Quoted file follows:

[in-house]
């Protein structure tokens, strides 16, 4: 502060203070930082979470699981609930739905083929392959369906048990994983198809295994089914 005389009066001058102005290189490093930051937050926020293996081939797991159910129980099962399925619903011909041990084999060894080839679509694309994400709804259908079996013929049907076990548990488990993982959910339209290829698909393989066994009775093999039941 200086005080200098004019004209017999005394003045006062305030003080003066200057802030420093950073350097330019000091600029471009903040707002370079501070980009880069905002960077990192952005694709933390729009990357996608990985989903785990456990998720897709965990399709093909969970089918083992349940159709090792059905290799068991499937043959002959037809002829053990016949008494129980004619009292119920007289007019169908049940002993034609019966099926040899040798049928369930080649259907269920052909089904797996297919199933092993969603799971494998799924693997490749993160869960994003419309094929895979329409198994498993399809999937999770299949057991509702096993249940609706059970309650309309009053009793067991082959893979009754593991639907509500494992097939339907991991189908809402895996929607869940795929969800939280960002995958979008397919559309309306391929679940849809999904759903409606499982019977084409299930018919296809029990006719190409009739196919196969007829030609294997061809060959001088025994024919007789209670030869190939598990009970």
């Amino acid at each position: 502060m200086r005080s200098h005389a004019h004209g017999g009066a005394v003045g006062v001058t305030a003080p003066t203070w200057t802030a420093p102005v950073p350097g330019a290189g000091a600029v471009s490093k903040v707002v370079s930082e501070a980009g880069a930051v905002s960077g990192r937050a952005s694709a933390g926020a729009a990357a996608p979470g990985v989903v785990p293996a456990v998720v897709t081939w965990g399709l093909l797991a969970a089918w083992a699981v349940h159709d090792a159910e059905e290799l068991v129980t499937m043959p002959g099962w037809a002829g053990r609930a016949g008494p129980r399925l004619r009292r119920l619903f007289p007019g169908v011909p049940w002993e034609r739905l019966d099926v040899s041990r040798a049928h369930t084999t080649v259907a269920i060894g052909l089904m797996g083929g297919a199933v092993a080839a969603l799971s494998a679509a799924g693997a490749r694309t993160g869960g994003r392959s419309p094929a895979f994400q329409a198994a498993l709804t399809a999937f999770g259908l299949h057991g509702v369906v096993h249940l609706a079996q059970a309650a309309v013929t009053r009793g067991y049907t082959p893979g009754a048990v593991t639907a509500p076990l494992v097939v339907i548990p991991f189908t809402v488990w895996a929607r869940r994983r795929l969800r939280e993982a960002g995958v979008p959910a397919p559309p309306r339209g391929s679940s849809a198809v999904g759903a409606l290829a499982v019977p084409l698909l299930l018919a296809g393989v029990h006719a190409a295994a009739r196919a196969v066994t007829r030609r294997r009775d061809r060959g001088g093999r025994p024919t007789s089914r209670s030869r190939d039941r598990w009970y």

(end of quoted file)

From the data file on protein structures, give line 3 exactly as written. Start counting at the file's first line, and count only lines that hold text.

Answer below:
């Amino acid at each position: 502060m200086r005080s200098h005389a004019h004209g017999g009066a005394v003045g006062v001058t305030a003080p003066t203070w200057t802030a420093p102005v950073p350097g330019a290189g000091a600029v471009s490093k903040v707002v370079s930082e501070a980009g880069a930051v905002s960077g990192r937050a952005s694709a933390g926020a729009a990357a996608p979470g990985v989903v785990p293996a456990v998720v897709t081939w965990g399709l093909l797991a969970a089918w083992a699981v349940h159709d090792a159910e059905e290799l068991v129980t499937m043959p002959g099962w037809a002829g053990r609930a016949g008494p129980r399925l004619r009292r119920l619903f007289p007019g169908v011909p049940w002993e034609r739905l019966d099926v040899s041990r040798a049928h369930t084999t080649v259907a269920i060894g052909l089904m797996g083929g297919a199933v092993a080839a969603l799971s494998a679509a799924g693997a490749r694309t993160g869960g994003r392959s419309p094929a895979f994400q329409a198994a498993l709804t399809a999937f999770g259908l299949h057991g509702v369906v096993h249940l609706a079996q059970a309650a309309v013929t009053r009793g067991y049907t082959p893979g009754a048990v593991t639907a509500p076990l494992v097939v339907i548990p991991f189908t809402v488990w895996a929607r869940r994983r795929l969800r939280e993982a960002g995958v979008p959910a397919p559309p309306r339209g391929s679940s849809a198809v999904g759903a409606l290829a499982v019977p084409l698909l299930l018919a296809g393989v029990h006719a190409a295994a009739r196919a196969v066994t007829r030609r294997r009775d061809r060959g001088g093999r025994p024919t007789s089914r209670s030869r190939d039941r598990w009970y």